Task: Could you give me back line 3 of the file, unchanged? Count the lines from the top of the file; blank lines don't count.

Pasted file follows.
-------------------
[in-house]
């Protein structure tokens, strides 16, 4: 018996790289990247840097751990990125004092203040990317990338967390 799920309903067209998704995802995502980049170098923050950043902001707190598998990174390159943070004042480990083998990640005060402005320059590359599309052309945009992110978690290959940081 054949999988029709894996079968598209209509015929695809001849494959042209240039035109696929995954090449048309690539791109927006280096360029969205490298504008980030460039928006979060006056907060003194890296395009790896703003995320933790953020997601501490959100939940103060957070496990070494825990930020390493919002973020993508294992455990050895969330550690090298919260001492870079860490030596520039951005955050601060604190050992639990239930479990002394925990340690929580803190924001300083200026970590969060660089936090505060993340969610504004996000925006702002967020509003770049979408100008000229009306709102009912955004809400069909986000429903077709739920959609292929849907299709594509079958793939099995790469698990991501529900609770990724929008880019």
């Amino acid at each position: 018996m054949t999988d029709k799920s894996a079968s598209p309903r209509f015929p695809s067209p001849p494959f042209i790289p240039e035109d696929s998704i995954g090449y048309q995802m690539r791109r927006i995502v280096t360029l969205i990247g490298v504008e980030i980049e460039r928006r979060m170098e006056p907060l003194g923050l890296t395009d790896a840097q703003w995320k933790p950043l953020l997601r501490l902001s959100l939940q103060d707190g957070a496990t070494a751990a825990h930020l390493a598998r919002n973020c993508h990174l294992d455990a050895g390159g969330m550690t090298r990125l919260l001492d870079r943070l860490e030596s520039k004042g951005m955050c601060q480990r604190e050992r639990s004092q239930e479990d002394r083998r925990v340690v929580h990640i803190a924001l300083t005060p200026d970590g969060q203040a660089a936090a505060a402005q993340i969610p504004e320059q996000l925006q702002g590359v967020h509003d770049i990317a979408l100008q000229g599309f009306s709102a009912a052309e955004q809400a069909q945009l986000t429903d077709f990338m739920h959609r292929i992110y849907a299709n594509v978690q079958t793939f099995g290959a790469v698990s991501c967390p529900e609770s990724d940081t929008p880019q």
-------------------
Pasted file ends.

């Amino acid at each position: 018996m054949t999988d029709k799920s894996a079968s598209p309903r209509f015929p695809s067209p001849p494959f042209i790289p240039e035109d696929s998704i995954g090449y048309q995802m690539r791109r927006i995502v280096t360029l969205i990247g490298v504008e980030i980049e460039r928006r979060m170098e006056p907060l003194g923050l890296t395009d790896a840097q703003w995320k933790p950043l953020l997601r501490l902001s959100l939940q103060d707190g957070a496990t070494a751990a825990h930020l390493a598998r919002n973020c993508h990174l294992d455990a050895g390159g969330m550690t090298r990125l919260l001492d870079r943070l860490e030596s520039k004042g951005m955050c601060q480990r604190e050992r639990s004092q239930e479990d002394r083998r925990v340690v929580h990640i803190a924001l300083t005060p200026d970590g969060q203040a660089a936090a505060a402005q993340i969610p504004e320059q996000l925006q702002g590359v967020h509003d770049i990317a979408l100008q000229g599309f009306s709102a009912a052309e955004q809400a069909q945009l986000t429903d077709f990338m739920h959609r292929i992110y849907a299709n594509v978690q079958t793939f099995g290959a790469v698990s991501c967390p529900e609770s990724d940081t929008p880019q």